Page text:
Odetta, 77; Sang the Soundtrack for the Civil Rights Movement
Wednesday, December 3, 2008
Odetta, 77, the folk and blues singer whose renditions of civil rights anthems accompanied historic events and made history themselves, died last night in New York.
Afflicted for years with heart and lung ailments, she died at Lenox Hill Hospital, which she had entered at the end of October for treatment of kidney failure, according to her manager, Douglas Yeager.
Her hope to sing at the Jan. 20 inauguration of President-elect Barack Obama had helped keep her alive for weeks when medical experts had despaired of her prospects for survival, Yeager said.
In March 2007, she had attended a concert held in Washington in her honor. It seemed a marvel that she could attend at all, let alone sing, Yeager said in an interview early this morning.
Then, he said, she mounted the stage, wishing "to say hello" to the audience. She launched into a full-throated rendition of one of the songs with which she was most closely associated: "This Little Light of Mine."
Her vitality and determination, he said, "no one could explain."
At least three times in the past 10 years, he said, she had appeared to be on the brink of death, and had roused herself not only to appear in public, but also to sing.
"She was one of the great singers of late-20th-century America," said folk musician and peace activist Pete Seeger, who first met Odetta at a folk songfest in 1950. "She sang straight, no tricks," he said in an interview. He meant that her performance showed none of the tics, idiosyncrasies or gimmicks that could detract from the message of the words and melodies she sang.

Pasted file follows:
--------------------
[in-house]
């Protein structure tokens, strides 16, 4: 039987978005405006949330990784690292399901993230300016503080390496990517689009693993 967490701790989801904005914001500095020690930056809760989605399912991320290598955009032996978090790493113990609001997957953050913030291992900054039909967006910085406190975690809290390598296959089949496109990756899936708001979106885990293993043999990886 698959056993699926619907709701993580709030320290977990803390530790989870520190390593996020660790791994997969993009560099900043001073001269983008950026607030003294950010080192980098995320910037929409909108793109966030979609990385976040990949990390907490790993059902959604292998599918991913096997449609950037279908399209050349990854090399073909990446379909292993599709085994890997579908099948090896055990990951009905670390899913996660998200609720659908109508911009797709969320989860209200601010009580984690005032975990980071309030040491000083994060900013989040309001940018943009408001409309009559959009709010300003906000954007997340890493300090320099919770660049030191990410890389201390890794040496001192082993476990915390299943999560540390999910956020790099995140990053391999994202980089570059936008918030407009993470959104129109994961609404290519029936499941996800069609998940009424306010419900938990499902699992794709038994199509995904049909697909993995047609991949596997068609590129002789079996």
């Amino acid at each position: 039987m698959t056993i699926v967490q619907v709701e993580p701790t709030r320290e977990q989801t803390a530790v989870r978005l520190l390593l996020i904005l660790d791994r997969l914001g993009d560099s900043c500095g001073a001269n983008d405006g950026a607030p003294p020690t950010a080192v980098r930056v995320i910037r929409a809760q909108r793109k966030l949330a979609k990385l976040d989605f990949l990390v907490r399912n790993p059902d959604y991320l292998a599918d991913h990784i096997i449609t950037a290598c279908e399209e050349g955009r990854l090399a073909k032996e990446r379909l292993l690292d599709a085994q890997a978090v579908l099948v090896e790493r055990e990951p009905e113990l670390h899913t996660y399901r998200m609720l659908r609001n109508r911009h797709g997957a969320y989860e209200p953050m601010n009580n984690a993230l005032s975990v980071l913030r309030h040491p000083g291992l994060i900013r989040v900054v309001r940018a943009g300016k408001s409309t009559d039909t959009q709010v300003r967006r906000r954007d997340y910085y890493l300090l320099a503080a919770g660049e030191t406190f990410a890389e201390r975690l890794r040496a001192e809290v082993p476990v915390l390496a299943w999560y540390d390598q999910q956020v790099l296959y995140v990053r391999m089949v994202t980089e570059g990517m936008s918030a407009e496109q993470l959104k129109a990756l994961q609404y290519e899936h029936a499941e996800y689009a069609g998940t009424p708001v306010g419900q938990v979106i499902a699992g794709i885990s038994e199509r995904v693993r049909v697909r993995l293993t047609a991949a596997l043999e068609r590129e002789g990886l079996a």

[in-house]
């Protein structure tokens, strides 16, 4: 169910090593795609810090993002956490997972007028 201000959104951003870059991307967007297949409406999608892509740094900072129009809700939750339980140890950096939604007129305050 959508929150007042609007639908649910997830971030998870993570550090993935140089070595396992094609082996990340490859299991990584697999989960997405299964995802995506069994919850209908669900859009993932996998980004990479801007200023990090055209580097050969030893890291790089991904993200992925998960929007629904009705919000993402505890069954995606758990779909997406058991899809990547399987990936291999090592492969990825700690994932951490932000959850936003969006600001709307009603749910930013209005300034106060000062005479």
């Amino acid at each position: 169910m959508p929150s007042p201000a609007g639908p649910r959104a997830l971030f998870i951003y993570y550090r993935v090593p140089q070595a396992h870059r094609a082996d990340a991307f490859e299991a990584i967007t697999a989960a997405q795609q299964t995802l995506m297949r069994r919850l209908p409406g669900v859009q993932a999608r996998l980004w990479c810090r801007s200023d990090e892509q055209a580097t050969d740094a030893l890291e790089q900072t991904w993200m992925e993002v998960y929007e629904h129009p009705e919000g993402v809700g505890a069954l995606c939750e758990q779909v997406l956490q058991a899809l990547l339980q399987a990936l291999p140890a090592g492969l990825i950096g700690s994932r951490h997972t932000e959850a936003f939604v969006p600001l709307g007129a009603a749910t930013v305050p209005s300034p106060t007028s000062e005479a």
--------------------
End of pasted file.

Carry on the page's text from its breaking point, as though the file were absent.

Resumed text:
Her power, in its directness, Seeger said, "impressed millions of people."
Seeger and singer Harry Belafonte were numbered among her earliest advocates. In addition, she was recognized as an important influence on the careers of other famous figures of the musical world.
These included the Bob Dylan, Janis Joplin, Joan Baez and Joan Armatrading, all of whom have often been cited as performers who owed much to her inspiration. "I'm the mama and they're the children," Odetta once said, when asked about who had influenced whom.
Dylan credited Odetta's first solo record, "Odetta Sings Ballads and Blues" (1956), as "the first thing that turned me on to folk singing. . . . [It] was just something vital and personal."